A Weekly Newsletter From
- This Week's New Articles on Ask Leo!
- A Word from our Sponsor
- Popular Articles from the Archives
- Thoughts and Comments
- Newsletter Administration
*** This Week's New Articles on Ask Leo!
How secure am I on a VPN?
I work at home with my computer. The folks at work recently told me to join their VPN. If I join, will they be able to see personal information on my computer? If they can, how to stop this?
Yes, they might possibly be able to see things on your computer. Naturally it depends on how you've set it up.
The good news, though, is that it should be possible to reestablish a decent level of security while still connecting to the VPN.
Continue reading: "How secure am I on a
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How do I get something to open automatically when I log in to Windows?
I have a laptop with XP and would like to have it boot and open my Palm desktop. I can't figure a way to get it added to msconfig's startup file, and I can no longer just go into autoexec.bat and add it. Any suggestions??
MSConfig is a great tool to use to remove things from your computer's start-up, but it's not really intended to add things.
And while there are maybe a couple of dozen places where start-up things can be placed, there's really only two you probably need to know about when adding things of your own. And the great news is that they're very easy to change.
"How do I get something to open automatically when I log in to
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How do I use a printer that's on another machine on my network?
I have a wireless network with 2 computers ( A & B ) and a printer ( A1 & B1 ) physically connected to each computer. A is connected to A1 and B is connected to B1. My question is can I use computer A to print to printer B1 or computer B to print to printer A1? I do not want to make the printers wireless at all.
The short answer is yes.
Assuming that computer "A" and computer "B" can "see" each other across your network, it's actually a relatively simply matter to print on either printer from either machine.
"How do I use a printer that's on another machine on my network?"
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What's the difference between "Run" and "Save" when downloading?
When downloading software or whatever, what is the difference between RUN and SAVE?
This is one of those things that I think a lot of people take for granted, but to many it's just so much magic.
So, a quick look at what it means when you choose between "Run" and "Save" when you download a file.
"What's the difference between "Run" and "Save" when downloading?"
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Why do these firewall tests say I've failed? Should I be worried?
I found several firewall testers on the net and Windows Firewall (+ Internet explorer on some of them) failed ALL of them. Is this legit? If so, what good is Windows Firewall? I used to use AVG, and McAfee, but they created so many processes and hogged so much time, everything slowed to a halt.
I don't know the specific tests you may be using, but in all honesty it doesn't surprise me.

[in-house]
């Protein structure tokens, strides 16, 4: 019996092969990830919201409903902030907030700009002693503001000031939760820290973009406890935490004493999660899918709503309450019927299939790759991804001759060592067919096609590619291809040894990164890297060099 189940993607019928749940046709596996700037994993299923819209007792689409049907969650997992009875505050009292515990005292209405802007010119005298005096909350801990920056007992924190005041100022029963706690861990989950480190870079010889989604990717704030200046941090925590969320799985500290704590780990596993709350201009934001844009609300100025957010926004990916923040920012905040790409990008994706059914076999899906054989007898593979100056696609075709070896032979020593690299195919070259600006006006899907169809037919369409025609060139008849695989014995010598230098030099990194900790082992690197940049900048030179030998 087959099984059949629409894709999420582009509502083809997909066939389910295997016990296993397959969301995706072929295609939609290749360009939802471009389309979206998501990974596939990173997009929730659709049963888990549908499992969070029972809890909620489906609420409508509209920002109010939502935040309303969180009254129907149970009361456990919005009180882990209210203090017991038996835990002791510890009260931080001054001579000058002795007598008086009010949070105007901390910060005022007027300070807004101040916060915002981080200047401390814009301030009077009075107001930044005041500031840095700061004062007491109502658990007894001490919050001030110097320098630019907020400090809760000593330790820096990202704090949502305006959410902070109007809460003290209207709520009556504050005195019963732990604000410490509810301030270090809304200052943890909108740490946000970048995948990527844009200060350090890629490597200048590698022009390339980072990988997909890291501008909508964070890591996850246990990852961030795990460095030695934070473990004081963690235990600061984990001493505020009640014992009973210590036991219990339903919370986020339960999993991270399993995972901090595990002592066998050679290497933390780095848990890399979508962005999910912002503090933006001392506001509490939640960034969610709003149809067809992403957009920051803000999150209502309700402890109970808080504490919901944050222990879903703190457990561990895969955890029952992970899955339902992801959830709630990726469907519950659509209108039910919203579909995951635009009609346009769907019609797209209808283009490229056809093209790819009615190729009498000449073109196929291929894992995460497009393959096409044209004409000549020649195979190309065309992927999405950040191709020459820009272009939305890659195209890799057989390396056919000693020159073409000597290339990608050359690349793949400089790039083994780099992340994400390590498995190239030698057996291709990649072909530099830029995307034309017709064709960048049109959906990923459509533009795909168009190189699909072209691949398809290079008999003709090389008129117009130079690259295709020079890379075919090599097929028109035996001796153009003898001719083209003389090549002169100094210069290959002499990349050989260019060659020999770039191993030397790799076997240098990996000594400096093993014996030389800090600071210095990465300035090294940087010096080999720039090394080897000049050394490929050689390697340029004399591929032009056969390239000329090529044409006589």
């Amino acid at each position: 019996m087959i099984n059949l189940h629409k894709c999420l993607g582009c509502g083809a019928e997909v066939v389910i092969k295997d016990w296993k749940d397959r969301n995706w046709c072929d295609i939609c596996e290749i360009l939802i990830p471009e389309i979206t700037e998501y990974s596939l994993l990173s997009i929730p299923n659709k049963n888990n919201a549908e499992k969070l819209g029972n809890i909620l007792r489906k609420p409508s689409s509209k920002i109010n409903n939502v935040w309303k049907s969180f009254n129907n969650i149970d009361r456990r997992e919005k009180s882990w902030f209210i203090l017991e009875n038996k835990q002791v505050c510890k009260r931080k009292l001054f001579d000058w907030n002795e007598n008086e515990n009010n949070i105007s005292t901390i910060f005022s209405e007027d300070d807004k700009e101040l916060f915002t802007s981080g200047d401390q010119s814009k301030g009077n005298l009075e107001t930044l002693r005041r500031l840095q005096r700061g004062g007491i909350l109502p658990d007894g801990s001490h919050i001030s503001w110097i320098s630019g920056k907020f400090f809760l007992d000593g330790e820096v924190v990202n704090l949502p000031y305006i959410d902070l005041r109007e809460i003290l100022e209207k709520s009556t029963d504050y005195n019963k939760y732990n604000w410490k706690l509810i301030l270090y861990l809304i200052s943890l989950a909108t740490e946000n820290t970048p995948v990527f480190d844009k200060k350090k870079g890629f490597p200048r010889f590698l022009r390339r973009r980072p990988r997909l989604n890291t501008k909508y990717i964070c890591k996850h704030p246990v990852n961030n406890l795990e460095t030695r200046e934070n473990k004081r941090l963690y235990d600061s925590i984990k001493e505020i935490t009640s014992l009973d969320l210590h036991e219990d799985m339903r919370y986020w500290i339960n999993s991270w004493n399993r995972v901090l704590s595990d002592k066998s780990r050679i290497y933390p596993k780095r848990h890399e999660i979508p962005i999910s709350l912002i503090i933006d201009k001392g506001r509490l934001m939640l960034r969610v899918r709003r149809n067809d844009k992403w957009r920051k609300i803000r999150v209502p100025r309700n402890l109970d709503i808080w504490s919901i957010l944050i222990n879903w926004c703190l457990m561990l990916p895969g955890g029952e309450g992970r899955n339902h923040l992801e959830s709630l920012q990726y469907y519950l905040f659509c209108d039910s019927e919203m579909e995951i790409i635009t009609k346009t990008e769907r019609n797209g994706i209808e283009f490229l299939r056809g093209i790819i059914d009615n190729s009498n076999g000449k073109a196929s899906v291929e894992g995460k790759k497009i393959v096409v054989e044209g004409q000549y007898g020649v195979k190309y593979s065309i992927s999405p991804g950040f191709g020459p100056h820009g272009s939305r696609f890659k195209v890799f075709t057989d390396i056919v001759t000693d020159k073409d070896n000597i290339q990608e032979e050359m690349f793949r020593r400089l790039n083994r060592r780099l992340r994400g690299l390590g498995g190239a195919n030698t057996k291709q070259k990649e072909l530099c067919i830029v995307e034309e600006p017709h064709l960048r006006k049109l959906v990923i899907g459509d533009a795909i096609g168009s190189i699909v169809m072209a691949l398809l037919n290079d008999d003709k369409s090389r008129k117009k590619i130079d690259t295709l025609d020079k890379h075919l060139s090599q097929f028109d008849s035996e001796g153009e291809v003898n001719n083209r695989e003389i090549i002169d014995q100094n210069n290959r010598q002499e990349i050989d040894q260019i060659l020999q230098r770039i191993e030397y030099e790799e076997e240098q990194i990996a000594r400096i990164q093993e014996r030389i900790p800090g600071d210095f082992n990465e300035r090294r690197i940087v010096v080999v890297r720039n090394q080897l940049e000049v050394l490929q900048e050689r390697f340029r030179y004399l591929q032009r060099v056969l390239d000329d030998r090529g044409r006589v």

It really depends on what they mean by "failed", and what you mean by "legit". The real question is do you have anything to worry about. Quite often those tests don't give you a straight answer. Even my favorite test tends to overstate the risk.
So, what to do?
"Why do these firewall tests say I've failed? Should I be worried?"
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Protecting Your ComputerThere's no on-stop solution.
Continue reading: "Protecting Your
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*** Popular Articles from the Archives
Sometimes it's easy to think that concerns about spyware are so much paranoia. On the other hand, sometimes the paranoia is justified.
So just how sneaky can spyware be?
Suppose someone had an MSN instant message conversation on a computer that had spyware on it (unbeknownst to them). Could a hacker access these messages, without access to the computer that had the spyware on it, where the messages were sent from? In other words, from an unrelated computer source?
The scenario you outline is a little unclear, but the short answer is probably ...
Read more... So just how sneaky
can spyware be?
*** Thoughts and Comments
My HDTV saga continues in my personal blog.
I wear too many hats.
Most of you may know that I'm also "the" IT department for my wife's business. And by IT department, I mean on-site computer repair, web master, data processing manager, and whatever else you can think of that has to do with computers in a small business.
This week she launched a new product, and we simultaneously launched an improved home page for her web site.
Naturally, within an hour or two of the appointed launch time the website went down. No reason. Just "because".
It was quickly back up, of course, but it struck me that for a web server and site that had been running without a hiccup for perhaps a year or more, fate would choose that as the time for something apparently unrelated to happen.
Just thought you'd all appreciate knowing that this "stuff" happens to us all.
There's a reason computer programmers often list "profanity" as an additional computer-related language they're proficient in.
'till next time...
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*** Newsletter Administration
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